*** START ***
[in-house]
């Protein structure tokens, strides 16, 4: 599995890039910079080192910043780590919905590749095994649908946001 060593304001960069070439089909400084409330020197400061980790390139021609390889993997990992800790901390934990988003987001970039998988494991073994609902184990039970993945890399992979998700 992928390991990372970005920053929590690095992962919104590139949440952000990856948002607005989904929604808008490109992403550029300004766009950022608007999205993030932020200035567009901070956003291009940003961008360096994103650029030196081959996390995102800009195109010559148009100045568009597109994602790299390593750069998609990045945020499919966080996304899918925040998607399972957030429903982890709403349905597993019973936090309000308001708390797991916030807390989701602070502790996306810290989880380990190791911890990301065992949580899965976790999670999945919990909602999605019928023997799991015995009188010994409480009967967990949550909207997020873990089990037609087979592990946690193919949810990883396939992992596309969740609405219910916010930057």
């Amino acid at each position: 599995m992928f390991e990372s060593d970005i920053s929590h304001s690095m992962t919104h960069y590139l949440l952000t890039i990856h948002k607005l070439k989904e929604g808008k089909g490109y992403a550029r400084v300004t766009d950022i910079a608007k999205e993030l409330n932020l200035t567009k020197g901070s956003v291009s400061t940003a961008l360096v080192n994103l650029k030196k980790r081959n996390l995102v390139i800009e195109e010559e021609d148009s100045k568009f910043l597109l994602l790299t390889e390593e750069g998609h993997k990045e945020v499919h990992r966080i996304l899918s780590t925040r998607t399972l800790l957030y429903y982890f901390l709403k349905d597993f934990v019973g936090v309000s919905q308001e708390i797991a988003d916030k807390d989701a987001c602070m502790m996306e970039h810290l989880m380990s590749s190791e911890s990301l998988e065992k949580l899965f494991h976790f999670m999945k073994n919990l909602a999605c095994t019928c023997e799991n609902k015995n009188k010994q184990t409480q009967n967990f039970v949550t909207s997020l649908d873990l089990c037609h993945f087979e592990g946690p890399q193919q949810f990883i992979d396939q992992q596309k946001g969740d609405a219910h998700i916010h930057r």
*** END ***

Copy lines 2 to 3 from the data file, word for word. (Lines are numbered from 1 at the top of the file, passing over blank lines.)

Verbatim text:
């Protein structure tokens, strides 16, 4: 599995890039910079080192910043780590919905590749095994649908946001 060593304001960069070439089909400084409330020197400061980790390139021609390889993997990992800790901390934990988003987001970039998988494991073994609902184990039970993945890399992979998700 992928390991990372970005920053929590690095992962919104590139949440952000990856948002607005989904929604808008490109992403550029300004766009950022608007999205993030932020200035567009901070956003291009940003961008360096994103650029030196081959996390995102800009195109010559148009100045568009597109994602790299390593750069998609990045945020499919966080996304899918925040998607399972957030429903982890709403349905597993019973936090309000308001708390797991916030807390989701602070502790996306810290989880380990190791911890990301065992949580899965976790999670999945919990909602999605019928023997799991015995009188010994409480009967967990949550909207997020873990089990037609087979592990946690193919949810990883396939992992596309969740609405219910916010930057």
């Amino acid at each position: 599995m992928f390991e990372s060593d970005i920053s929590h304001s690095m992962t919104h960069y590139l949440l952000t890039i990856h948002k607005l070439k989904e929604g808008k089909g490109y992403a550029r400084v300004t766009d950022i910079a608007k999205e993030l409330n932020l200035t567009k020197g901070s956003v291009s400061t940003a961008l360096v080192n994103l650029k030196k980790r081959n996390l995102v390139i800009e195109e010559e021609d148009s100045k568009f910043l597109l994602l790299t390889e390593e750069g998609h993997k990045e945020v499919h990992r966080i996304l899918s780590t925040r998607t399972l800790l957030y429903y982890f901390l709403k349905d597993f934990v019973g936090v309000s919905q308001e708390i797991a988003d916030k807390d989701a987001c602070m502790m996306e970039h810290l989880m380990s590749s190791e911890s990301l998988e065992k949580l899965f494991h976790f999670m999945k073994n919990l909602a999605c095994t019928c023997e799991n609902k015995n009188k010994q184990t409480q009967n967990f039970v949550t909207s997020l649908d873990l089990c037609h993945f087979e592990g946690p890399q193919q949810f990883i992979d396939q992992q596309k946001g969740d609405a219910h998700i916010h930057r």